Towards Collective A.I.
Intelligence is a social phenomenon - Maya Mataric, 1993.
The main theme of our lab is investigating Collective Intelligence, and we do it in many ways: robots and theory, bio-inspired and biology. You can read more about the broad themes and projects in our lab on this page, or watch PI Nagpal's IROS Plenary Talk (2022) below. For further details, take a look at our Youtube Channel, Selected Publications, and Lab Highlights.
In nature, groups of thousands of individuals cooperate to create complex structure purely through local interactions -- cells, ants, bees, fish. How do we create artificial collectives of the scale and complexity that nature achieves? Our group is interested in self-organizing swarms and robotics, where large numbers of relatively simple agents cooperate to produce complex collective behavior. Our work spans Robotics, AI, Biology and has three main themes:
Bio-inspired Robots & Swarms: We develop bio-inspired approaches for building and programming novel robotic systems that rely on large numbers of relatively cheap and simple agents, We are especially interested in the body-brain-colony design space and in embodied intelligence, i.e. how exploiting mechanical intelligence and collective intelligence together can enable novel autonomous robots for new tasks and environments. Topics of interest include: underwater robot swarms, space inspection robots, architecture & swarms, soft climbing robots, etc. Our lab is known for several robotic systems: the Kilobot thousand robot swarm, the BlueSwarm underwater robot swarm, the Termes collective construction robots, the Eciton robotica soft self-assembly robots, and the ROOT educational robot (iRobot).
Collective AI: We explore multi-agent AI models, algorithms, and theory inspired by self-organization in biology, e.g. cells, social insects, and fish schools. We investigate biological principles for decentralized coordination, novel communication strategies (e.g. stigmergy, implicit, tactile), and local2global complexity (achieving more than the sum of the parts). Our current algorithmic work is done in close conjunction with experimental robotics or biology, but in the past we also investigated abstract systems. Our group is especially known for demonstrating global-to-local compilation, i.e. how user-specified global goals can be translated into decentralized local agent interactions with correctness guarantees,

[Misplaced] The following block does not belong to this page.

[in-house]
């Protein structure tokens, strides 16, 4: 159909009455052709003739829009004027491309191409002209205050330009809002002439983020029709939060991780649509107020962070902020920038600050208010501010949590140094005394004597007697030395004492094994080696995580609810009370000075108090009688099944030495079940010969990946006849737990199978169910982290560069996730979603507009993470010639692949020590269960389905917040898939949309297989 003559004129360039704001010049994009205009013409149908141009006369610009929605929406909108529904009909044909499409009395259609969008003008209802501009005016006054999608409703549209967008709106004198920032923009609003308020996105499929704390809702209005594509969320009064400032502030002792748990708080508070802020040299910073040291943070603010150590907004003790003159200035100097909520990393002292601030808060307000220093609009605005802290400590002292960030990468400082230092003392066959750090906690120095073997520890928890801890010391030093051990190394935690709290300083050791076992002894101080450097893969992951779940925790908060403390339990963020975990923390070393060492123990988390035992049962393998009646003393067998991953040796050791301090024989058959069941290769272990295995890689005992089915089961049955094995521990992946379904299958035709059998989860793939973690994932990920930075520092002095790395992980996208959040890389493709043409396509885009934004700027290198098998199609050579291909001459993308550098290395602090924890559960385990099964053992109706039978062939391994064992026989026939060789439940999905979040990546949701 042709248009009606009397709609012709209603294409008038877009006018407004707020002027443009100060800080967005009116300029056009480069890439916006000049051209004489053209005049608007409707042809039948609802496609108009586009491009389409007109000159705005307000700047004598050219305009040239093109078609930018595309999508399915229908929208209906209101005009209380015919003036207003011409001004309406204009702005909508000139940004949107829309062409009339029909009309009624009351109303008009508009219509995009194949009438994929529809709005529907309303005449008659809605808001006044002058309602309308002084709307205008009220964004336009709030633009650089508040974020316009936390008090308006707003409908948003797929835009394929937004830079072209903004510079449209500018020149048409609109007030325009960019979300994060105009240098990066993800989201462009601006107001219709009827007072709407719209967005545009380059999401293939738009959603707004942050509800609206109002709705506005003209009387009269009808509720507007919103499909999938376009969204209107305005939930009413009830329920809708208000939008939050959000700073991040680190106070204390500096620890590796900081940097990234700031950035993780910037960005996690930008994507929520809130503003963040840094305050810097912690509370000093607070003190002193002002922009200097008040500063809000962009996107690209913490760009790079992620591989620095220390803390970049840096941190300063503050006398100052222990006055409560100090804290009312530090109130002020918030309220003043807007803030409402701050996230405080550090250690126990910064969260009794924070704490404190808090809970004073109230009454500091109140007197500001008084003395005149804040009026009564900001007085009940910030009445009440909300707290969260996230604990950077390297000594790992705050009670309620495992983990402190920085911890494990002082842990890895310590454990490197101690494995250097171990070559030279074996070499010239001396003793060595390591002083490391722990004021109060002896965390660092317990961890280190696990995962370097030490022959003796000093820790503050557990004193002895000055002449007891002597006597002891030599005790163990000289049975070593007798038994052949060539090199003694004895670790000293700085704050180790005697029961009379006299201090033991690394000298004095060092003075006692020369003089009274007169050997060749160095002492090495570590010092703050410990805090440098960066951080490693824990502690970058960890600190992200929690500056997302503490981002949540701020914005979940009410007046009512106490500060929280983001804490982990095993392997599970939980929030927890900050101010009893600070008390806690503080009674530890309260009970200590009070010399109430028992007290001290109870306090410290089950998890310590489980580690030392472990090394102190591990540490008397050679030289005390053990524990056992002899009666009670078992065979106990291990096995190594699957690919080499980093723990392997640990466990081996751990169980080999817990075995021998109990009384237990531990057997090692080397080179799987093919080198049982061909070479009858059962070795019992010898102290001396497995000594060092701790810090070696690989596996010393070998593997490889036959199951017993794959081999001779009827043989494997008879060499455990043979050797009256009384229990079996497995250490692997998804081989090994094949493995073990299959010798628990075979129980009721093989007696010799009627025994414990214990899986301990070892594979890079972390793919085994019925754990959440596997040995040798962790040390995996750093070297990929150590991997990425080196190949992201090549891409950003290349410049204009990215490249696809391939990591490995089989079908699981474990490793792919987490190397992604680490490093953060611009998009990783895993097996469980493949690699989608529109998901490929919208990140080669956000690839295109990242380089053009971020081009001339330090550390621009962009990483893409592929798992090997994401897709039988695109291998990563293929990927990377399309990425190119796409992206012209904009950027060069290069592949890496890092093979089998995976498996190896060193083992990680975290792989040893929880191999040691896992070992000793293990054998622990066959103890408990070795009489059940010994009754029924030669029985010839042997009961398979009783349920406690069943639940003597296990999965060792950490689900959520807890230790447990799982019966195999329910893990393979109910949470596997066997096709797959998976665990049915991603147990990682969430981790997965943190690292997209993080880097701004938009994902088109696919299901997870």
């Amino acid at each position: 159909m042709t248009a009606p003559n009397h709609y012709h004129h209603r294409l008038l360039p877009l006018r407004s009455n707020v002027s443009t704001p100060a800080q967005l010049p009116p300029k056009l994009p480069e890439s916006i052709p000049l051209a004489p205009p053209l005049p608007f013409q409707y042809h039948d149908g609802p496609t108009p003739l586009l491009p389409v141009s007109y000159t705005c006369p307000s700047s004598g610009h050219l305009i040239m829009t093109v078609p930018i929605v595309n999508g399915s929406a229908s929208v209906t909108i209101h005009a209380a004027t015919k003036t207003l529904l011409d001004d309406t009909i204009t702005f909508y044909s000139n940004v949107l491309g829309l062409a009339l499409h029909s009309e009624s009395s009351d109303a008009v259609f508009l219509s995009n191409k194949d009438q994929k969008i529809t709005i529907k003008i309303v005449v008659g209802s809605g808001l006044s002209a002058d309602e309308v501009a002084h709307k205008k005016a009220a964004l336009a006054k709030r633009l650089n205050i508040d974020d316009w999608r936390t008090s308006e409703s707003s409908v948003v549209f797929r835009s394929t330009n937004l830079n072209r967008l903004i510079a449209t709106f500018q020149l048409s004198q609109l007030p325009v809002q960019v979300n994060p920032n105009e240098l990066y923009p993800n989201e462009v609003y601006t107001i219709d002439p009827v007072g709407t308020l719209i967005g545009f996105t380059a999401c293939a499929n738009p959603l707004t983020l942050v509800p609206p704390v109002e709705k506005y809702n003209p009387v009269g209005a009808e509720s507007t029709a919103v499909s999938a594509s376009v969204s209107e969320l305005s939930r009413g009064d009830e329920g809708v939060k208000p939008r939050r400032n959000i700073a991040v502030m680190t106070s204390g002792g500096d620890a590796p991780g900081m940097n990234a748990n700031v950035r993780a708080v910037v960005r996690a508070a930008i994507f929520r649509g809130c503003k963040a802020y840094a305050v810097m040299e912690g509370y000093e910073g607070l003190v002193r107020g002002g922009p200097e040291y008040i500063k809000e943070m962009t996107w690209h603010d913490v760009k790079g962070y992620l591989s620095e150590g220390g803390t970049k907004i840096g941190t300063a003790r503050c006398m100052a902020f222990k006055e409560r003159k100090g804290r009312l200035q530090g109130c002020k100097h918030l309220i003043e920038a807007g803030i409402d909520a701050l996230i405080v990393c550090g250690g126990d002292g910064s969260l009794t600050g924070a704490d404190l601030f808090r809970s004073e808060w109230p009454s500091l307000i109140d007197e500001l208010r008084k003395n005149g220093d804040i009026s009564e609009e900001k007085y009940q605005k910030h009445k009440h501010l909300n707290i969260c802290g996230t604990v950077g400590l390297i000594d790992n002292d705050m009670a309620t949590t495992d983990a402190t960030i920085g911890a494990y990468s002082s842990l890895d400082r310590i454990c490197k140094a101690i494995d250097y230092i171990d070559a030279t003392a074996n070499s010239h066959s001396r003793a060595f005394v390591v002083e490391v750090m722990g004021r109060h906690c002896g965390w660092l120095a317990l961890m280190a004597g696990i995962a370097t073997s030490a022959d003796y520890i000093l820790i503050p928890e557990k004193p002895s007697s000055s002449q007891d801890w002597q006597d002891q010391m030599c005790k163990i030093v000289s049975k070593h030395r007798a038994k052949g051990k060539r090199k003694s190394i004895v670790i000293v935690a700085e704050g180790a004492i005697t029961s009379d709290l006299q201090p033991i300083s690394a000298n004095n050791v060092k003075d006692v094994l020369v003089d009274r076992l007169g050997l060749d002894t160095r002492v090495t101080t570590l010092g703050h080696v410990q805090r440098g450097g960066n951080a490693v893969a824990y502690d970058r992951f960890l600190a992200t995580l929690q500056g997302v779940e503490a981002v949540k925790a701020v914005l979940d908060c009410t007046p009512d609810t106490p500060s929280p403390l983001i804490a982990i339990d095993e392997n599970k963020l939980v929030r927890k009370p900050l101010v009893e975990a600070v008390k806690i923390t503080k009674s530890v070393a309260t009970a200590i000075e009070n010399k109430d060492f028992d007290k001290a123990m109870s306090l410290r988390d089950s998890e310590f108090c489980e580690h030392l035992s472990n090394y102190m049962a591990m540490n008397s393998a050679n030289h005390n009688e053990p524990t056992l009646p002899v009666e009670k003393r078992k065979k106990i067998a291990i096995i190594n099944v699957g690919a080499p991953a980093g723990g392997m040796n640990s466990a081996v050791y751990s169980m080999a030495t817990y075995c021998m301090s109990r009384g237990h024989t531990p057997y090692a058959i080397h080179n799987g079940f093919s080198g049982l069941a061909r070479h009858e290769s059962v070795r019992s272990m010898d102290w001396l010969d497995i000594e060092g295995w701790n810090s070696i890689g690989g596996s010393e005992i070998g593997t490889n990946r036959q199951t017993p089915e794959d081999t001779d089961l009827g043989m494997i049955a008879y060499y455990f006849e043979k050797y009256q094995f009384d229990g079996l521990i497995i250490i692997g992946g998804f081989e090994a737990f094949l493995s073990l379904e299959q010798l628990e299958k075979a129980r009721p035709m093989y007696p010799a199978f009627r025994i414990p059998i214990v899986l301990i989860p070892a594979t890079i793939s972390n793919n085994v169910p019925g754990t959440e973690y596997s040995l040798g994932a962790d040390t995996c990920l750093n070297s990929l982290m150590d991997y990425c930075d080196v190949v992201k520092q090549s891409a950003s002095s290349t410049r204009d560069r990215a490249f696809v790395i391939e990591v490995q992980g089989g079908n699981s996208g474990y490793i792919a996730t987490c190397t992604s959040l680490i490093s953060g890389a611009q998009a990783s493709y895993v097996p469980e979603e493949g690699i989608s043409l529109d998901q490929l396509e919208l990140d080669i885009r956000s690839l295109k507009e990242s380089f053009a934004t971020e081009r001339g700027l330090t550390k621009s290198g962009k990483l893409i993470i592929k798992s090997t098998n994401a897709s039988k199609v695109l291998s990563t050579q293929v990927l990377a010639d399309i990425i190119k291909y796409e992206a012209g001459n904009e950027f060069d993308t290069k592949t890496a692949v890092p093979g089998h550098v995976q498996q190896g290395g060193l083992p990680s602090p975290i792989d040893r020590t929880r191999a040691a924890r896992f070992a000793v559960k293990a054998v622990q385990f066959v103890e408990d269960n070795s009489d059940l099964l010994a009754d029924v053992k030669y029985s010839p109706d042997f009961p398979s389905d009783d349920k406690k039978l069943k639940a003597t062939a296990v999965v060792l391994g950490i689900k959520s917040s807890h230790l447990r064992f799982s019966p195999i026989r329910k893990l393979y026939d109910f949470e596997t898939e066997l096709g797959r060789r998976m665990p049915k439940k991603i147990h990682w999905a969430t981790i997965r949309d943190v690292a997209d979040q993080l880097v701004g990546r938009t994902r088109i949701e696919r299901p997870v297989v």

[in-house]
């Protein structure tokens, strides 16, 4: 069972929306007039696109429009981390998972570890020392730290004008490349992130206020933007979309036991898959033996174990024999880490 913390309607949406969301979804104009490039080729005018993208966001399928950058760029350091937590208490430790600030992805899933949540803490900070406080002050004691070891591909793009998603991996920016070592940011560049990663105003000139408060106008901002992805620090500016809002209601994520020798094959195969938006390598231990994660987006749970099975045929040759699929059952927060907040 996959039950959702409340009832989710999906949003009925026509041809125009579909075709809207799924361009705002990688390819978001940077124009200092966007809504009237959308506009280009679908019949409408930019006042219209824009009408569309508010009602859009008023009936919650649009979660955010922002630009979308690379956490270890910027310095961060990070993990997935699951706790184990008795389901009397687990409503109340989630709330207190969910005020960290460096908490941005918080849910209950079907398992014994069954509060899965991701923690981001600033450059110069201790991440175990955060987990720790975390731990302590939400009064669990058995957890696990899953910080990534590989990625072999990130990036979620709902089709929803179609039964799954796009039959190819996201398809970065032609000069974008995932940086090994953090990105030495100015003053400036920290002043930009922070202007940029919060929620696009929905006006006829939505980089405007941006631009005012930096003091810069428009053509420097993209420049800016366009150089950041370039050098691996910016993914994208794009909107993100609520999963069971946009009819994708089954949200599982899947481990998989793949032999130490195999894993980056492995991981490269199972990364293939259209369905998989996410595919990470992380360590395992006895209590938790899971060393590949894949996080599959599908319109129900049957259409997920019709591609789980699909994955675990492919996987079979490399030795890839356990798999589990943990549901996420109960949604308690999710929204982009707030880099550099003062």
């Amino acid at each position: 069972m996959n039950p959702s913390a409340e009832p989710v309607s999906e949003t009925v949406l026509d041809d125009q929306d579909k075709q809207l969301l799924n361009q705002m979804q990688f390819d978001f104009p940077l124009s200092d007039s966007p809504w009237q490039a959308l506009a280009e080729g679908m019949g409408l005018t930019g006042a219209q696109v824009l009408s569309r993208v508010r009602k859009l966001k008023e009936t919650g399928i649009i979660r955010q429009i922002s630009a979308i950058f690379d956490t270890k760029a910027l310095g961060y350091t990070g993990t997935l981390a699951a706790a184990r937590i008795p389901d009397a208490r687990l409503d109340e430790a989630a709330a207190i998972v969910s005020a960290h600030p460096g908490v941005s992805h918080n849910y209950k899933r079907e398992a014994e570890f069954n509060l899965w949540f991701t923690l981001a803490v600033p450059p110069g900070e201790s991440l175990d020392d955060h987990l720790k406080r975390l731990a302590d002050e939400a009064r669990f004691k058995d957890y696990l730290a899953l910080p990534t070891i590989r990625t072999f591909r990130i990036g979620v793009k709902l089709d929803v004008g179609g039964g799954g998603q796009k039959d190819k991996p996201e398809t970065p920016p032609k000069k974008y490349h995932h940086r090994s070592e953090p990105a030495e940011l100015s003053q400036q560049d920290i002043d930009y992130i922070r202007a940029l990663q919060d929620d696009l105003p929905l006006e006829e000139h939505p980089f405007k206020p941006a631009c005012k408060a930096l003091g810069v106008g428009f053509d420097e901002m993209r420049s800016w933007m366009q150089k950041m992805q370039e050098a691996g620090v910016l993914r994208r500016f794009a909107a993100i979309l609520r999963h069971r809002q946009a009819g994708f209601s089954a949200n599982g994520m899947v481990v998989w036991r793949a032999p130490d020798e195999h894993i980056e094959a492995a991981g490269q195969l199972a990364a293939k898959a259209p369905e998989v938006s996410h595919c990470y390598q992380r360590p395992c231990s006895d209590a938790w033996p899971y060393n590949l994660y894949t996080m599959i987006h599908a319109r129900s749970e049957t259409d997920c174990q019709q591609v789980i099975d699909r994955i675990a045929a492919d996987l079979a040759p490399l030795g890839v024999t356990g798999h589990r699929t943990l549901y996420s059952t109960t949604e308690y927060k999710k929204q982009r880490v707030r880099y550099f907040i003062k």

Biological Collectives: We develop mathematical and experiment-driven models of how system-level properties emerge in natural collective systems. We work closely with experimental biologists, and conduct field studies. Our previous work focused on epithelial tissues in fruit fly development, relating local cell divisions to global tissue networks. Our recent work focused on social insects and "physical" collective intelligence (army ant self-assembly, collective transport in crazy ants, and mound-building termites). We are currently working on fish schools (implicit coordination and hydrodynamics).
Underwater Robot Swarms and Fish Schooling
Self-Assembling Ants and Soft Climbing Robots
Thousand Robot Swarms (Kilobots) and Algorithms:
Termite-inspired Collective Construction
Root Educational Robot
Robobees: Brain, Body, Colony
Programmable Self-Adaptation and Orthotics
Multicellular Topology Networks
Global-to-Local Theory for Pattern Formation
Firefly-inspired Self-Organizing Sensor Networks
Programmable Self-Assembly for Origami-inspired Robots (Amorphous Computing)